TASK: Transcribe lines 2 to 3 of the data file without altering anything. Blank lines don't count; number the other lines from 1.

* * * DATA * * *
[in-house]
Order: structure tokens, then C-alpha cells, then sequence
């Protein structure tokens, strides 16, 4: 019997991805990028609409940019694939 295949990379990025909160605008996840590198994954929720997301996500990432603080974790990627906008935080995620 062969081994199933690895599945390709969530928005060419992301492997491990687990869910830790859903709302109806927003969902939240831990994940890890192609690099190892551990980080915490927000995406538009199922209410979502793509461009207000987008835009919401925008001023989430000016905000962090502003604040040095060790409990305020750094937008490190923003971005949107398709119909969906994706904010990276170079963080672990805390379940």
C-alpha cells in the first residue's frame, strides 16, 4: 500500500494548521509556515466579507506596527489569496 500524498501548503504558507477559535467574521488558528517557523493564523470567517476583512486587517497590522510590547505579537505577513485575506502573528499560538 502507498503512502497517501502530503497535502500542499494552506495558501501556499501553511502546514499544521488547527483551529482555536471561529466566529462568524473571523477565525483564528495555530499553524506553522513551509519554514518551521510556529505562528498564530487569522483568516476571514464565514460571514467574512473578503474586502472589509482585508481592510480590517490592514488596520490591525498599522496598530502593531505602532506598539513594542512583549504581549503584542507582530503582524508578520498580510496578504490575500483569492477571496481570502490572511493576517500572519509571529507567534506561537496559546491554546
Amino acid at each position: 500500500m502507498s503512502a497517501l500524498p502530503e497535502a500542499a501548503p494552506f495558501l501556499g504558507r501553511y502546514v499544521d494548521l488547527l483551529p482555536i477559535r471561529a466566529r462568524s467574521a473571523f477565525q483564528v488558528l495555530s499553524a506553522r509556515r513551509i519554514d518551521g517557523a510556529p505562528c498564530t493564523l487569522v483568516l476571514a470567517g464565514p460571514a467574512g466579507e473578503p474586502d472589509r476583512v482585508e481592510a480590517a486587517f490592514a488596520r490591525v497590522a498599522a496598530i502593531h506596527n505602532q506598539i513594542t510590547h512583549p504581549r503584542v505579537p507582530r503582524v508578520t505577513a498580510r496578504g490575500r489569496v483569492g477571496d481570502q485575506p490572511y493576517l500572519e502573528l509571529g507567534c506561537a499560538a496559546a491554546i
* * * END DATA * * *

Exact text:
Order: structure tokens, then C-alpha cells, then sequence
């Protein structure tokens, strides 16, 4: 019997991805990028609409940019694939 295949990379990025909160605008996840590198994954929720997301996500990432603080974790990627906008935080995620 062969081994199933690895599945390709969530928005060419992301492997491990687990869910830790859903709302109806927003969902939240831990994940890890192609690099190892551990980080915490927000995406538009199922209410979502793509461009207000987008835009919401925008001023989430000016905000962090502003604040040095060790409990305020750094937008490190923003971005949107398709119909969906994706904010990276170079963080672990805390379940």